Board to campaigns: If you post it online, put your name on it

Maryland elections officials reached into the sphere of social networking Thursday, voting to adopt rules regulating candidates' Facebook or Twitter pages.

"I think it brings clarity to the process," said Jared DeMarinis, director of the Maryland State Board of Elections. "The public can get an idea of what is an official communication without worrying about the source of the posting. They can make informed decisions at the ballot box."

The board voted 4-0 to adopt the new rules, which would require campaigns to add a disclosure sentence to their social-networking websites that is identical to one required on printed materials. The sentence must identify the campaign committee paying for the material and name its treasurer.

Violators would be subject to a $1,000 fine or up to a year in prison. The rules would not apply to unofficial sites established by private citizens unaffiliated with a candidate or campaign, or to government sites.

The measure now awaits approval by a panel of legislators. DeMarinis says the board is fast-tracking the rules in hope of getting them in place for the current election cycle; the Administrative, Executive and Legislative Review Committee is expected to consider them by the end of next month.

If it approves the rules, Maryland would be among the first states in the country to regulate candidates' use of social-networking websites. Florida has approved similar rules, and Wisconsin and California are considering measures of their own.

The Maryland board sought help from Bradley Shear, a Bethesda attorney who specializes in social networking.

"We knew that what we were working on would become a model for the country," he said. "To me, social media is going to be with us for a long time. You have to embrace it and bring it into the fold."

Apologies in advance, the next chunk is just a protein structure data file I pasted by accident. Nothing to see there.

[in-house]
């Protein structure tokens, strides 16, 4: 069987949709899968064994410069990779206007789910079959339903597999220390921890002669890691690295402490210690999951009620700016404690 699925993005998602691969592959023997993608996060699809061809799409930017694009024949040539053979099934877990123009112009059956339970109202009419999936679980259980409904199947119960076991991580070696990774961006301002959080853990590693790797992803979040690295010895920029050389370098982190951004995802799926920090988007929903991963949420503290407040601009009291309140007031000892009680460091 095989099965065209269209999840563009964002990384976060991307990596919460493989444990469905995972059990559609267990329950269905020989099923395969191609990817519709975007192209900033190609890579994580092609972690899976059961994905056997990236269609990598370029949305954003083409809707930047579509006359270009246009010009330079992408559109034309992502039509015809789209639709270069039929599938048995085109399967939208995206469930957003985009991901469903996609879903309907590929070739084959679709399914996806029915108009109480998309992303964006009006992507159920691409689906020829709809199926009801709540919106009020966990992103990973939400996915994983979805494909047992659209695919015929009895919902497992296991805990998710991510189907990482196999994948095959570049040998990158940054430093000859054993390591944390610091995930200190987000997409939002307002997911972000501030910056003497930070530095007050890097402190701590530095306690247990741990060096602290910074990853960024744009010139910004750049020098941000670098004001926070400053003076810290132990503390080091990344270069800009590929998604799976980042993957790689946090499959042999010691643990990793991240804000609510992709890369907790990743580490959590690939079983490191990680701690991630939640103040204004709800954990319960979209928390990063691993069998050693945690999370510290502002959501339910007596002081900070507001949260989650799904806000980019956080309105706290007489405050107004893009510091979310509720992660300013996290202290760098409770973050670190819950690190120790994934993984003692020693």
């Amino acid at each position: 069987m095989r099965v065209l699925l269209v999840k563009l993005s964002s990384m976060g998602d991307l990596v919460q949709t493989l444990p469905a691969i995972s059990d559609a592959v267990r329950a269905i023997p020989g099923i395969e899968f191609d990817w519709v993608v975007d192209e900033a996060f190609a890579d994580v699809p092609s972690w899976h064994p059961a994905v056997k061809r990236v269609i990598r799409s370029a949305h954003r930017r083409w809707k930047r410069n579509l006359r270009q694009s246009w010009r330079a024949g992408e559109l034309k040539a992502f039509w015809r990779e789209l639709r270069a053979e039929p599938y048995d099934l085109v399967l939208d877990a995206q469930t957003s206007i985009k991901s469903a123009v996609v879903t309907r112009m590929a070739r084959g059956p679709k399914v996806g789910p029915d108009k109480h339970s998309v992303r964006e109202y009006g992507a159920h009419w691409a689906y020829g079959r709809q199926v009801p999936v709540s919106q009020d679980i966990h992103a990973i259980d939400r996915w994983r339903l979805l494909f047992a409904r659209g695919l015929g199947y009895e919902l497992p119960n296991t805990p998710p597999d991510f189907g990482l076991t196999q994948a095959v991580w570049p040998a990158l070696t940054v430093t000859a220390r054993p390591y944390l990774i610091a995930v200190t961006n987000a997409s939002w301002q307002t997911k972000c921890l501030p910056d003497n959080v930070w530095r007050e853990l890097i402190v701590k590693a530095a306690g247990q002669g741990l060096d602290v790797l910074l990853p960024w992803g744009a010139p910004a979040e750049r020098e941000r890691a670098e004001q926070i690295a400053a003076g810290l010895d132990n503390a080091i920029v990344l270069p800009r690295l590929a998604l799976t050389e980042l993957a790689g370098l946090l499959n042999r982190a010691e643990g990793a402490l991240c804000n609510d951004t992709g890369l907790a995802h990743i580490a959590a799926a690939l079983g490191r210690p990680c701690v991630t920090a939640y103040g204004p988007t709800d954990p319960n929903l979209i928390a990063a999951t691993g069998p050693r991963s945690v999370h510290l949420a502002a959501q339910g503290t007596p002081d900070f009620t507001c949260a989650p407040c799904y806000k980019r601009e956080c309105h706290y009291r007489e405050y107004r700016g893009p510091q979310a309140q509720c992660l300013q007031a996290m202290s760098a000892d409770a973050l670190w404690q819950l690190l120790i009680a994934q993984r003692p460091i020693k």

Thursday's meeting also drew representatives from Google, AOL, Facebook and Yahoo — many of whom were initially nervous about the effect of the proposed rules on micro ads that have scant room for a full disclosure.

"Part of the challenge is what will the next technology be?" said John Burchett, a lawyer for Google. "What we are trying to do is create enough flexibility so the next generation of communications are not thwarted because the regulations are behind the times."

Facebook spokesman Andrew Noyes called the final regulations a "victory," and said the state is now "leading the way for the rest of the country."

The board accepted some last-minute changes proposed by the industry that exempt some online advertisements from carrying a disclosure, Burchett said.

Online advertisements of less than 200 characters will not need to carry the disclosure, as long as they point users to a website that carries the full sentence. That's an issue for the Google advertisements that appear when a user searches on a word; they are limited to 95 characters.

The board will also exempt some small display ads frequently used on Facebook if they serve as links to an official campaign website regulated by the elections board.

Burchett compared the small ads to envelopes on a traditional campaign mailer.

"The envelope does not have to have the disclaimer," he said. "We all agree once you hit the link and have room for more substance you have to have more disclosure there."

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